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SPIE Professional April 2009

Solyndra's Cylindrical Innovation

A photonics innovation advances the adoption of renewable solar energy.

By Kathy Sheehan

photovoltaic cylinder

The cylindrical photovoltaic system that won a Prism Award for Photonics Innovation is a timely contribution from the optics community to the development of alternative energy.

Solyndra’s solar PV system, which won in the sustainable, green technology category, uses a patented cylindrical module that captures more sunlight and generates up to 25% more electricity than conventional flat panel systems.

Its innovative design, energy efficiency, and low installation cost are solving two major barriers to large-scale adoption of solar energy: the need for efficient rooftop coverage and reduced installation cost.

The CIGS-based thin-film PV panels from the California startup, each consisting of 40 cylindrical, or tubular, modules, are mounted horizontally on a roof.

The system generates more electricity because the panels are suspended a foot above the roof, covering more of the roof’s usable surface than flat panels. And because of their shape, the tubes absorb and convert direct, diffuse, and reflected sunlight from every angle. Panels simply click together and can be installed much quicker than flat panels which require costly, tilted mounting devices to improve the capture of direct light only.

Solyndra’s system is especially popular in the commercial sector with its many flat and low-slope roofs.



“By eliminating the need for roof-penetrating mounts and wind ballasts, PV arrays with Solyndra panels can be installed with one-third the labor, in one-third of the time, at one-half the cost,” says Manfred Bachler, CTO at Phoenix Solar AG, one of the largest solar power integrators in Europe and a Solyndra customer.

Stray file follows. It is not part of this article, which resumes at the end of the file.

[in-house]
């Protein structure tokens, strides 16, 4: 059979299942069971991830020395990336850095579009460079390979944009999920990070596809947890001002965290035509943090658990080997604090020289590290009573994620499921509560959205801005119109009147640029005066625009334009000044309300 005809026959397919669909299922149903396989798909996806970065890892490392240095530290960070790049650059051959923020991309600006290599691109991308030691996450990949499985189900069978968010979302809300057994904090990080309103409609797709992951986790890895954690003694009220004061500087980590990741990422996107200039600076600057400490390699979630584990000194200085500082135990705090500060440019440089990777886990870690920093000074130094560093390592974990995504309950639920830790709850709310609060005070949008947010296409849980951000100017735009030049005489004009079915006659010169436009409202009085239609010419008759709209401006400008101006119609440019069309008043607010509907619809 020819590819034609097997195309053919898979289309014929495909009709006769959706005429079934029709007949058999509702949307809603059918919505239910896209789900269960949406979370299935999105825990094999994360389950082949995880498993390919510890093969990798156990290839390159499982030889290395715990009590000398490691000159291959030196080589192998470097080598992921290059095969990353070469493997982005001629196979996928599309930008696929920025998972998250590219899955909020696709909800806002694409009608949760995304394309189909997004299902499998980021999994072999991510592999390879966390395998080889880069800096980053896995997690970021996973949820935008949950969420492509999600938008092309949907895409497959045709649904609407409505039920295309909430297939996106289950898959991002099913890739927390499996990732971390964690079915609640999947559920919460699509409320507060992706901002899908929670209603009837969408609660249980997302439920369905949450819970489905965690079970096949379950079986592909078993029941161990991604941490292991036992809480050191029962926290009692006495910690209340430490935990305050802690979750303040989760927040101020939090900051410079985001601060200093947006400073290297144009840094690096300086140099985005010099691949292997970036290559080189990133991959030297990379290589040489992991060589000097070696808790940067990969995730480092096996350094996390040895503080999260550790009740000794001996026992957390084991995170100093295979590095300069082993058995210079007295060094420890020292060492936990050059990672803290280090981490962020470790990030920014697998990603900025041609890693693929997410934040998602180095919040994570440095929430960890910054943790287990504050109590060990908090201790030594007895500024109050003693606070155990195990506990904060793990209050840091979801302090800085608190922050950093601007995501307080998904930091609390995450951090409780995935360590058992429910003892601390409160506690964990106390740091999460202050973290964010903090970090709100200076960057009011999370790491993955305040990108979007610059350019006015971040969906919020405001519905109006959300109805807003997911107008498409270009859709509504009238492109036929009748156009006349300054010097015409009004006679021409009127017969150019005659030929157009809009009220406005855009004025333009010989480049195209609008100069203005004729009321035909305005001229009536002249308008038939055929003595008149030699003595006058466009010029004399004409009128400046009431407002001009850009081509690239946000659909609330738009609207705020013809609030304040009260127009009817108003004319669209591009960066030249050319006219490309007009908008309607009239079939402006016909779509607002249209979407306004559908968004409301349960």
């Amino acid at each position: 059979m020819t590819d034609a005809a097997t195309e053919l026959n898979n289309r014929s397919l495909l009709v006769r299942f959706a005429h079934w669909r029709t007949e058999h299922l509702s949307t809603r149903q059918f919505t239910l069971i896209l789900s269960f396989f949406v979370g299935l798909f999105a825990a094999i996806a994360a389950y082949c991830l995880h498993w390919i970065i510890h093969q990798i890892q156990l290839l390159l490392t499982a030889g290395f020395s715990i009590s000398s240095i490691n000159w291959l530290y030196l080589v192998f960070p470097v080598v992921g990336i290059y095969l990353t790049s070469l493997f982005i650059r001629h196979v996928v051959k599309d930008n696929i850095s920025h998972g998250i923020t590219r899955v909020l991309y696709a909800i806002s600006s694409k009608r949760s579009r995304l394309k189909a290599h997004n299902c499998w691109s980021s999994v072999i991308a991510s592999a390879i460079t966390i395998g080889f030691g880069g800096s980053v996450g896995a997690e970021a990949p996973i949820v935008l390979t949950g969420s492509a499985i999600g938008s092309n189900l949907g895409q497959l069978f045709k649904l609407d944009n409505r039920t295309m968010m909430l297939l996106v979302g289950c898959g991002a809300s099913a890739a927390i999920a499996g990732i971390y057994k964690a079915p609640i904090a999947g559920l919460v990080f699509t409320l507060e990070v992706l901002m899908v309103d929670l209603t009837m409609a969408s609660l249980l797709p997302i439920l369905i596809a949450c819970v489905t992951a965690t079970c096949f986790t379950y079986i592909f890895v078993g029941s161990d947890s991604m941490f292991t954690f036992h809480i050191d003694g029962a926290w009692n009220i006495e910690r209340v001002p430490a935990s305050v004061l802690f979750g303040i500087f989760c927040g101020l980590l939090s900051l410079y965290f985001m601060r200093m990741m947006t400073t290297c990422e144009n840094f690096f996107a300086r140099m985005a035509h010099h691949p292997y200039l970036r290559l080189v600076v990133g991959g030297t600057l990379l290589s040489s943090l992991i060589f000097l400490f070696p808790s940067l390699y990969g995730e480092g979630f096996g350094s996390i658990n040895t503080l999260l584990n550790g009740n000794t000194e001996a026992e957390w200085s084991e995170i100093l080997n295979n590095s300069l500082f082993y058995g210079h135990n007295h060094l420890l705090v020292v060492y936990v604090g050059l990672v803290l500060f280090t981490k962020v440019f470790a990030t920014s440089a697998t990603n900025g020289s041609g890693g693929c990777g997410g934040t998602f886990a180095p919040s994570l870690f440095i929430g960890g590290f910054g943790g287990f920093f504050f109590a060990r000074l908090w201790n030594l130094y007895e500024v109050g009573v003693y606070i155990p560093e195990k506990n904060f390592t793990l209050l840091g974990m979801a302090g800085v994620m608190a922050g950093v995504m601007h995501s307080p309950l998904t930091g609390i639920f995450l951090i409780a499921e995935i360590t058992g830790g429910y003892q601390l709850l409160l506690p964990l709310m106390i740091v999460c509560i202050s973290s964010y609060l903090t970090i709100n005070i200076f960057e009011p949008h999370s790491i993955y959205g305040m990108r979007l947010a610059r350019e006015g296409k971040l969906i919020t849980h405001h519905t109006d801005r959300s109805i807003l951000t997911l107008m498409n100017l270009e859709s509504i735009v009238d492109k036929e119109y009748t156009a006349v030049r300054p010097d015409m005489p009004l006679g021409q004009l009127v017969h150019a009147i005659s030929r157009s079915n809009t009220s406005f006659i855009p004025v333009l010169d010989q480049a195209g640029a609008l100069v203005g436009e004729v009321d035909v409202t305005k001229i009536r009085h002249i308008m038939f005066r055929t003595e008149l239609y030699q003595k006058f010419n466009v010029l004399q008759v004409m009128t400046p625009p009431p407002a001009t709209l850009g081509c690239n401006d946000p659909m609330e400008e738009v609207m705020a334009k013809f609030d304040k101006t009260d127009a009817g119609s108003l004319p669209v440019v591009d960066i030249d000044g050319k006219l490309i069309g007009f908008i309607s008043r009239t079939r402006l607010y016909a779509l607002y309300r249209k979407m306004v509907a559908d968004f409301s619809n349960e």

“For commercial rooftops, PV module installation time can now be measured in days, not weeks. For flat commercial rooftops, this is game-changing technology,” Bachler says.

With $1.5 billion in orders from Europe and the United States, Solyndra announced in January it would open a European headquarters near Munich in Holzkirchen, Germany.

“The commercial rooftops of Europe are an immense opportunity for the generation of solar electricity and are of growing importance with favorable incentive support in many countries,” says Solyndra CEO and founder Chris Gronet.

The panels have received International Electro Technical Commission (IEC) and product certifications as well as GSE qualification for Italy’s feed-in tariff system. The Fraunhofer Institute for Solar Energy Systems has independently validated the energy yield performance.

Solyndra's Tubular Solution

Solyndra stands to benefit from new “cool roof” laws that require all new commercial buildings in California to have white roofs to reflect sunlight and keep buildings cooler. Solyndra’s solar tubes can convert even more sunlight by capturing the increased reflectivity of a white roof.

DOI: 10.1117/2.4200904.04

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